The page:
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Harold Wilson – Affair with Secretary is just another example of secrets and lies at No10



Janet climbed the stairs slowly towards the bedroom. She knew what she was doing was a betrayal of her wedding vows, and he was betraying his too.

It had been a long day in the office, and she needed to be alone with the man who she had spent the last few hours with, in the company of some of the countries most powerful and influential people.


Her secret affair was heavy upon her shoulders, and it would be a secret should would keep until the day she died. She knew the Prime Minister, Harold Wilson, would do the same.


She died nursing a secret which never leaked from Downing Street, the most notorious leaky building in Britain.


What does this have to do with Information Security?


Before I start this blog, let me say that there is not intended to be an attack on the late UK Prime Minister, Harold Wilson or anyone associated with him. It’s also not on an attack on the UK government.


What follows is a look at a story about two people, both in positions of power and influence.


What follows is a story about the importance of segregation of duties, and the risks associated to security, because we are all human.


What do we know?


In April this year it was revealed in a Times article that the former Labour Prime Minister, Harold Wilson (1916 – 1995) had an affair with his press secretary, Mrs Janet Hewlett-Davies, who was 22 years his junior.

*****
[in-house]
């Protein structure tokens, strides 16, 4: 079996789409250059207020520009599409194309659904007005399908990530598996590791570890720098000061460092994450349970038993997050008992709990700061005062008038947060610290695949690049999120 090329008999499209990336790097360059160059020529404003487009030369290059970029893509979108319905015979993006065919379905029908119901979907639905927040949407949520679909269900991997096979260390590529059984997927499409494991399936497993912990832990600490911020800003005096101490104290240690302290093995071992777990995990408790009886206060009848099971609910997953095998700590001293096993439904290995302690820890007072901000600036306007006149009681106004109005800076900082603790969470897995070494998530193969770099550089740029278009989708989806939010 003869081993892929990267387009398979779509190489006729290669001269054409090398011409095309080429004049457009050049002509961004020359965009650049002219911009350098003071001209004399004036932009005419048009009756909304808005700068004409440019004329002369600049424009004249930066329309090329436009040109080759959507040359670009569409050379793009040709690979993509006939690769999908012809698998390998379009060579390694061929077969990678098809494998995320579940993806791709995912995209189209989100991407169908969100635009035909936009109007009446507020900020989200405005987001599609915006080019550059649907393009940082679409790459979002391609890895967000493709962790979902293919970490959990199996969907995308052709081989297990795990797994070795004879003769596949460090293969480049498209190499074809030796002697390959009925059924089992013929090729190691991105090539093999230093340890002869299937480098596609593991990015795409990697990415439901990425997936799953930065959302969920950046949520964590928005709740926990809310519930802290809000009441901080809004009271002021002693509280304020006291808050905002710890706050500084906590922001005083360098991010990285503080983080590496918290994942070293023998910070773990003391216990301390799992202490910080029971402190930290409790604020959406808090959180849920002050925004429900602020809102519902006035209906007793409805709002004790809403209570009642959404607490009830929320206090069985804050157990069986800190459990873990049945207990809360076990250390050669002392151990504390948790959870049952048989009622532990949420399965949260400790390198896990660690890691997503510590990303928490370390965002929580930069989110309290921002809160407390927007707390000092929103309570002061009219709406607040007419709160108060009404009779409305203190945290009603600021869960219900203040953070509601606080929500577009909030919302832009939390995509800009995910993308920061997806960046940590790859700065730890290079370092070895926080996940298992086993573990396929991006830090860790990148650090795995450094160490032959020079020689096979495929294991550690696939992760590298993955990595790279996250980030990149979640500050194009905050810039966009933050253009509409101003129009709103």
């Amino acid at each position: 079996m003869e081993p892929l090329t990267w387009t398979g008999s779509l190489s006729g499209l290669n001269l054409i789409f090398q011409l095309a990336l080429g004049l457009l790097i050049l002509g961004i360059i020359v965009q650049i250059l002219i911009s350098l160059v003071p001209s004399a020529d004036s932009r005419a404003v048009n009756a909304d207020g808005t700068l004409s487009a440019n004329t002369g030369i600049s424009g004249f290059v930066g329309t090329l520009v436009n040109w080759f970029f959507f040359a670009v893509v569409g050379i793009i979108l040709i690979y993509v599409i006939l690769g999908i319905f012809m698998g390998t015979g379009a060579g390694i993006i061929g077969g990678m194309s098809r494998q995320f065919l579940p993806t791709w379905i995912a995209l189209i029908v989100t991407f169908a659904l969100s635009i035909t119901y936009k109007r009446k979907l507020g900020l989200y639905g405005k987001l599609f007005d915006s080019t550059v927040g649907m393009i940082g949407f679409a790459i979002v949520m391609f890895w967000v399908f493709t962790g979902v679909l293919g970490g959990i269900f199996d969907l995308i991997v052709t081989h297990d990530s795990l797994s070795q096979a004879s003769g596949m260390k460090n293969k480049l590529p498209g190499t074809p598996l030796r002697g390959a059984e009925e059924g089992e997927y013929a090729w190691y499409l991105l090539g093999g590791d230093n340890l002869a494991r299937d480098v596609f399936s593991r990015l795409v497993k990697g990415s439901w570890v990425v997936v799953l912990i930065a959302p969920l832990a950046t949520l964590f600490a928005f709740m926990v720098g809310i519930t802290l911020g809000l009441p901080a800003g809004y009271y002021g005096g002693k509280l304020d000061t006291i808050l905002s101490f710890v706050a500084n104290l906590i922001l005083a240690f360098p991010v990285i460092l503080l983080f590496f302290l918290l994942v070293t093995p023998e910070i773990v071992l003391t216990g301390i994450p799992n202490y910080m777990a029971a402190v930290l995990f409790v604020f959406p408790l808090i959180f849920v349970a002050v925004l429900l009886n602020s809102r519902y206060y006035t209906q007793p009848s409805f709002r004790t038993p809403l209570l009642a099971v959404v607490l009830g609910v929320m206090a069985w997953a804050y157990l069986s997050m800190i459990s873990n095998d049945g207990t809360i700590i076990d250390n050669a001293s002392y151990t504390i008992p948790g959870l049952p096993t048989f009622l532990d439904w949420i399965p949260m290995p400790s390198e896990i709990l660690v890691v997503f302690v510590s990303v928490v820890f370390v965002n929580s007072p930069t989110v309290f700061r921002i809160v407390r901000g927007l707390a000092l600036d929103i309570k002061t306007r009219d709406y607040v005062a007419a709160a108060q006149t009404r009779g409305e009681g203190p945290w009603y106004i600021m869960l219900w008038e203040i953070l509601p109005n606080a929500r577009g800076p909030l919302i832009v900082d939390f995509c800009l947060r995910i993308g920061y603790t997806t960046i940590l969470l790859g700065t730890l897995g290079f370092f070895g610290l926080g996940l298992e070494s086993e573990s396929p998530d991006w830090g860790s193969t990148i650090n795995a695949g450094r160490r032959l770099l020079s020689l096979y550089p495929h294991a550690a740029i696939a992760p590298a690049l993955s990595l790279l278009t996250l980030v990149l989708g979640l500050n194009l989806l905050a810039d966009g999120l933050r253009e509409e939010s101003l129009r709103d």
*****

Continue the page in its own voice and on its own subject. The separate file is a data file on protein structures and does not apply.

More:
Other than this, we know very little about the affair as both parties are no longer with us, and kept the secret throughout their lives.


What the story reveals is one that is played out in organisations with world over. You yourself might be aware of affairs that are going on in the halls of power in your organisation. Perhaps you are one of those involved?


We know that relationships are complicated things, and it is the human condition to feel validated, admired, and significant.  But the reason why people have affairs isn’t the focus of this blog.


What is of interest to people like me, is that when relationships become entangled in the workplace, things can go wrong, very quickly and it doesn’t have to be an affair.


How I upset the HR Director


Some time ago, I worked with a large law firm whose HR Director, responsible for hiring and firing people, was married to the Head of Payroll.  In my review of risks to the business I stated that “There was a risk of collusion to defraud the firm, by individuals who worked in departments where financial gain could be the motivation.”  This was my ‘polite’ way of saying that the HR Director could easily invent employees, and the Payroll Manager could change records to pay these phantom employees. 


Perhaps it was the exuberance of youth (it was a LONG time ago) that made me think this wouldn’t upset these people.  But it clearly did. I haven’t heard a HR director use that kind of language before, or since.

But my point was and still is valid.


Relationships at work present a unique risk


It doesn’t matter if that relationship is between two people who are openly engaged in a relationship, or if they are embroiled in an affair.

Our jobs, as information security professionals is to identify risks, and the risk of collusion to perpetrate fraud, or where top secret information can be revealed is a genuine risk we need to be alive to.


Why is this an issue for us?